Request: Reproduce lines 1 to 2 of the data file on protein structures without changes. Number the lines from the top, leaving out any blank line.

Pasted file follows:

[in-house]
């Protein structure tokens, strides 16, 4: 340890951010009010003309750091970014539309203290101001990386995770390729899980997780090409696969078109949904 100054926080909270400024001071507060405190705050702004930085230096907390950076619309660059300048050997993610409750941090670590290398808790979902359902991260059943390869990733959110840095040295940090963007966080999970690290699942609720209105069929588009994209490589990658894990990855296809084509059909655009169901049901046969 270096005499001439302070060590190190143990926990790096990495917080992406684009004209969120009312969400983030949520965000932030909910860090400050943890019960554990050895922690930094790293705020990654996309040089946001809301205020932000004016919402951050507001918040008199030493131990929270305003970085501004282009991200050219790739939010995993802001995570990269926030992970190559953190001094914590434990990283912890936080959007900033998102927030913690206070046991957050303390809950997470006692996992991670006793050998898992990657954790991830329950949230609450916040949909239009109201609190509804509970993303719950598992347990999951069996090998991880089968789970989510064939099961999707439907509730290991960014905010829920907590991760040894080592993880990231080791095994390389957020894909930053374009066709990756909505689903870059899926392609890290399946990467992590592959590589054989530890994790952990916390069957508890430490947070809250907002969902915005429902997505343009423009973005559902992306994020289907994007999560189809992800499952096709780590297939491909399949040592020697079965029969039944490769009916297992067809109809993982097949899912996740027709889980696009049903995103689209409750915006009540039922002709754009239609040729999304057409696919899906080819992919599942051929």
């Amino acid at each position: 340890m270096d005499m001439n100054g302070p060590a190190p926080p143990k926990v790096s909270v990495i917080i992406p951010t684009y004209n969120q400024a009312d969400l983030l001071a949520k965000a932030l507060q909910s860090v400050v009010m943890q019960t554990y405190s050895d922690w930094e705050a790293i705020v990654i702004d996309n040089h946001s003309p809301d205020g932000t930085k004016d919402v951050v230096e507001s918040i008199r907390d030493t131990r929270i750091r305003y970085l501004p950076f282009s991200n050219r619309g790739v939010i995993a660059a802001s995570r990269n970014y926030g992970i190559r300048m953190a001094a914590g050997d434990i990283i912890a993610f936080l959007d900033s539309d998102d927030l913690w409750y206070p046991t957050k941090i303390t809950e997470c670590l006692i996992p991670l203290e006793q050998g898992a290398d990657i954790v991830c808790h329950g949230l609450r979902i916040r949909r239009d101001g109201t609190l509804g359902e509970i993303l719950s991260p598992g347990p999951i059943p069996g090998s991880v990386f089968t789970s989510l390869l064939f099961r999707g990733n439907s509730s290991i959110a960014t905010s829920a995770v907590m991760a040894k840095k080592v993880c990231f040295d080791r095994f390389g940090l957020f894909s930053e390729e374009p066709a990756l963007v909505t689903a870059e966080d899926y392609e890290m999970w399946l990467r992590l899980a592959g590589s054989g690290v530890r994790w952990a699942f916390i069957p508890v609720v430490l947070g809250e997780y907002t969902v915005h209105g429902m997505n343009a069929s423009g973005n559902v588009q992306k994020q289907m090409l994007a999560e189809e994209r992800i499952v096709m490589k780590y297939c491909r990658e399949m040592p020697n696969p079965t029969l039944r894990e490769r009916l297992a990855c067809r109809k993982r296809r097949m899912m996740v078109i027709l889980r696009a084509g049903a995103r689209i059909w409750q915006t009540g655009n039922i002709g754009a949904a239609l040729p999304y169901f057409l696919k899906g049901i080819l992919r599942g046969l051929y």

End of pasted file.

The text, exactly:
[in-house]
């Protein structure tokens, strides 16, 4: 340890951010009010003309750091970014539309203290101001990386995770390729899980997780090409696969078109949904 100054926080909270400024001071507060405190705050702004930085230096907390950076619309660059300048050997993610409750941090670590290398808790979902359902991260059943390869990733959110840095040295940090963007966080999970690290699942609720209105069929588009994209490589990658894990990855296809084509059909655009169901049901046969 270096005499001439302070060590190190143990926990790096990495917080992406684009004209969120009312969400983030949520965000932030909910860090400050943890019960554990050895922690930094790293705020990654996309040089946001809301205020932000004016919402951050507001918040008199030493131990929270305003970085501004282009991200050219790739939010995993802001995570990269926030992970190559953190001094914590434990990283912890936080959007900033998102927030913690206070046991957050303390809950997470006692996992991670006793050998898992990657954790991830329950949230609450916040949909239009109201609190509804509970993303719950598992347990999951069996090998991880089968789970989510064939099961999707439907509730290991960014905010829920907590991760040894080592993880990231080791095994390389957020894909930053374009066709990756909505689903870059899926392609890290399946990467992590592959590589054989530890994790952990916390069957508890430490947070809250907002969902915005429902997505343009423009973005559902992306994020289907994007999560189809992800499952096709780590297939491909399949040592020697079965029969039944490769009916297992067809109809993982097949899912996740027709889980696009049903995103689209409750915006009540039922002709754009239609040729999304057409696919899906080819992919599942051929």